Cinnamon spice has been known for thousands of years. We use it to add a little kick to our baked meals, mixed into hot beverages, and in all sorts of aromatics that give off a warm cinnamon smell. The usefulness of cinnamon goes far beyond these common comforts however.
TYPES OF CINNAMON AND WHICH ONE TO PREFER
There are two major types of cinnamon for culinary use: Ceylon cinnamon (Cinnamomum verum or Cinnamomum zeylanicum, also known as “true cinnamon”) and Cassia cinnamon (Cinnamomum aromaticaum and Cinnamomum burmannii, also known as “Saigon cinnamon”). Ceylon cinnamon is native to Sri Lanka, whereas cassia cinnamon is native to Burma and also grown in China and Vietnam.
You are more likely to find cassia cinnamon in the United states and Canada which is less expensive. While both cassia and Ceylon cinnamon are derived from the inner bark of Cinnamomum trees, Ceylon cinnamon is preferable.
Ceylon cinnamon is typically more expensive than any of the cassia versions, and it is also the cinnamon more closely associated with potential health benefits involving blood sugar regulation. Another advantage to Ceylon cinnamon is its very low coumarin levels. Coumarin is a naturally occurring toxin which has the potential to damage the liver in high doses, and cassia cinnamon is a main source of coumarin. So for people who are cinnamon lovers and consume large amounts of cinnamon, Ceylon Cinnamon is the best choice.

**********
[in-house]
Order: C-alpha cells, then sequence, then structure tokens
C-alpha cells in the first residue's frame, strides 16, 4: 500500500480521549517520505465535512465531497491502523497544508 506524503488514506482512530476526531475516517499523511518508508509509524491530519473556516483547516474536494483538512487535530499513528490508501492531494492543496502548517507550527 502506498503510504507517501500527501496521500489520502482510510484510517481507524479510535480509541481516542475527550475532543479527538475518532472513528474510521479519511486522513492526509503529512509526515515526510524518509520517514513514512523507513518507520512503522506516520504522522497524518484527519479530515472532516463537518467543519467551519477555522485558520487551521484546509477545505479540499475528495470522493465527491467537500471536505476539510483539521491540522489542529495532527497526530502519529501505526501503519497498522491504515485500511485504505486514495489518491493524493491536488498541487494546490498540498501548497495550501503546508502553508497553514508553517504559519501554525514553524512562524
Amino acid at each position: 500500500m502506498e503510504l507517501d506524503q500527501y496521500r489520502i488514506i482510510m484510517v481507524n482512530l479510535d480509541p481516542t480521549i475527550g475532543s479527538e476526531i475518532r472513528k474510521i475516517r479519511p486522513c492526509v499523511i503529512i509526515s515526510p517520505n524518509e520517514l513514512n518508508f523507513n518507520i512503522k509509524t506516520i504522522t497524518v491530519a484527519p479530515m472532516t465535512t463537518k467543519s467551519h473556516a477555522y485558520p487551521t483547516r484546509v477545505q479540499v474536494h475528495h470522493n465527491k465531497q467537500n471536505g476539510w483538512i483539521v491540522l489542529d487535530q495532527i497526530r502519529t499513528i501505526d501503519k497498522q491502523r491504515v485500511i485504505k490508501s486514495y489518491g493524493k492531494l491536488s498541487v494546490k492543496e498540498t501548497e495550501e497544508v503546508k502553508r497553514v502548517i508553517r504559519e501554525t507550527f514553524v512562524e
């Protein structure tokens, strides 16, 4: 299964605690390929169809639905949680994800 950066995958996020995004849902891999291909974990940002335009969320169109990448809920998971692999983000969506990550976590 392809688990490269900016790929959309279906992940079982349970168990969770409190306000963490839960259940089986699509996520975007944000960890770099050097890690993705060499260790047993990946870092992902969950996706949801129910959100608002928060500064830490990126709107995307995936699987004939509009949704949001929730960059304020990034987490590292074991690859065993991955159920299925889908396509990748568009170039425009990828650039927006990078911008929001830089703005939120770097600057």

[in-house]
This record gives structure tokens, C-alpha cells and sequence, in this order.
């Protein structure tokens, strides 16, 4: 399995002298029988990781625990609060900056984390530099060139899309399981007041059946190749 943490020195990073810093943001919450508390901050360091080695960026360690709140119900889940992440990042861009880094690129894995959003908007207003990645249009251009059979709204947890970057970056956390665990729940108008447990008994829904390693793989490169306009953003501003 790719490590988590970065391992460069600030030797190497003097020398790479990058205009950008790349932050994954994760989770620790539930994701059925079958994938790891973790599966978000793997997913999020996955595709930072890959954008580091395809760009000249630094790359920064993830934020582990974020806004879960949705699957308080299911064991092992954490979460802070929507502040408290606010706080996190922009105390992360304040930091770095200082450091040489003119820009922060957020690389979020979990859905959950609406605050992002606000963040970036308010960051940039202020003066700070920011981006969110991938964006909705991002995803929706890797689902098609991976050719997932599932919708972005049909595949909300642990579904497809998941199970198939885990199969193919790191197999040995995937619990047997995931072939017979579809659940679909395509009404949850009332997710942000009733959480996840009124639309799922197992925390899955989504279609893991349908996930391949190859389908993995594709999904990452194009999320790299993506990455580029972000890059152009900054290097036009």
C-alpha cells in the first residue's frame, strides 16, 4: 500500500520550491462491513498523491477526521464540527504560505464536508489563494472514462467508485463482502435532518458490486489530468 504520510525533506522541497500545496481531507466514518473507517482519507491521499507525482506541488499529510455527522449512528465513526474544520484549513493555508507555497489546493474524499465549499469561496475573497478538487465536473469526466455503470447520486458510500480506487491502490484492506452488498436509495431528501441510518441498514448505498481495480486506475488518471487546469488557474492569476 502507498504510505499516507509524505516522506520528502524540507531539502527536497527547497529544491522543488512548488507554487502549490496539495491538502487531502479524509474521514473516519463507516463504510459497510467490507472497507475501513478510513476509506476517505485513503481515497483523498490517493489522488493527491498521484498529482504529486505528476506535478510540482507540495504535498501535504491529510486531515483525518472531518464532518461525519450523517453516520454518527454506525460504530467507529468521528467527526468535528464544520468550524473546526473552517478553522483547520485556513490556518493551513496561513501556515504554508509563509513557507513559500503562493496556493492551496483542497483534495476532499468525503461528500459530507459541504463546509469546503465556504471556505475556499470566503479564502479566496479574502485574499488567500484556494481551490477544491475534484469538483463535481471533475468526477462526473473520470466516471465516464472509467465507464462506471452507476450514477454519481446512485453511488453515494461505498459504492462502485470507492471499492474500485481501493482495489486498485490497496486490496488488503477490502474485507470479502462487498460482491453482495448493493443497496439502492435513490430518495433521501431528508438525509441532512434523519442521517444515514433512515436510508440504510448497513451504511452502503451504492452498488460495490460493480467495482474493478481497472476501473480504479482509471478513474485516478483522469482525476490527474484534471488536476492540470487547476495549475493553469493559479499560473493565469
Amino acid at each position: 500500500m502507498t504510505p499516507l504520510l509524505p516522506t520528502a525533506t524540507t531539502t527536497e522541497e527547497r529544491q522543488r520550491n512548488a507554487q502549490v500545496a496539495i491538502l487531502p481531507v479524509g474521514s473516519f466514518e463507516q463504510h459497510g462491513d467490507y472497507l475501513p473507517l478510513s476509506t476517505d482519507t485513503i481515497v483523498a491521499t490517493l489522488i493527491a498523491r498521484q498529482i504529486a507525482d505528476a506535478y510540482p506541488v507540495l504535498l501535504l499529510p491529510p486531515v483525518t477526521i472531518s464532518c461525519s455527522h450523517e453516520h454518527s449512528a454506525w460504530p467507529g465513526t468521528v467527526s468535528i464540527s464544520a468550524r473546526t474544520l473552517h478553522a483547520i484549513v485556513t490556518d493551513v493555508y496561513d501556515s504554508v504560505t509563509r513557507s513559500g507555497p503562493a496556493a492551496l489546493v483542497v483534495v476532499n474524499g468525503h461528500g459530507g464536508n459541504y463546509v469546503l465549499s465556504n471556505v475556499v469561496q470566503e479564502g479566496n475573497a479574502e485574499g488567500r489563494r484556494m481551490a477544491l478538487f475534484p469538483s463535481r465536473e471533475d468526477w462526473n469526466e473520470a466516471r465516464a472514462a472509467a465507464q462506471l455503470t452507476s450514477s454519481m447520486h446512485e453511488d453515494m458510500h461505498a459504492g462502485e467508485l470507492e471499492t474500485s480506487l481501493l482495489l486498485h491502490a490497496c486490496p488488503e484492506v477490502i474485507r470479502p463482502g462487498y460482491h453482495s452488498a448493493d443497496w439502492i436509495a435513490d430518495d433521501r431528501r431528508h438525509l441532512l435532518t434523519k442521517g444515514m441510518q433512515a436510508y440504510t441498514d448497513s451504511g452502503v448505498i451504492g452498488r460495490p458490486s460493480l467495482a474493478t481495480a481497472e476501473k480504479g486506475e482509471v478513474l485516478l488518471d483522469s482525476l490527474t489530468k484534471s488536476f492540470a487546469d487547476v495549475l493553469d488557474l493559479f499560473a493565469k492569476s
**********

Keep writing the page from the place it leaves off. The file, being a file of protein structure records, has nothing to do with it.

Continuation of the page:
HOW TO TELL THE DIFFERENCE BETWEEN THE CINNAMON TYPES
Ceylon cinnamon has a sweeter and more delicate flavor whereas cassia cinnamon is slightly darker in color and has a stronger flavor. The problem is that there is no way to distinguish between Ceylon cinnamon and cassia powders. So when you purchase cinnamon powder, try to find on the label the source of the cinnamon or call the customer service or manufacturer to find this information.
If you buy a cinnamon stick, Ceylon cinnamon has a different texture than cassia stick. The bark of Ceylon cinnamon is thinner and the stick will show multiple layers of a thinner bark. Cassia stick, on the other hand, is thicker, comes in one piece and doesn’t show multiple layers of any kind.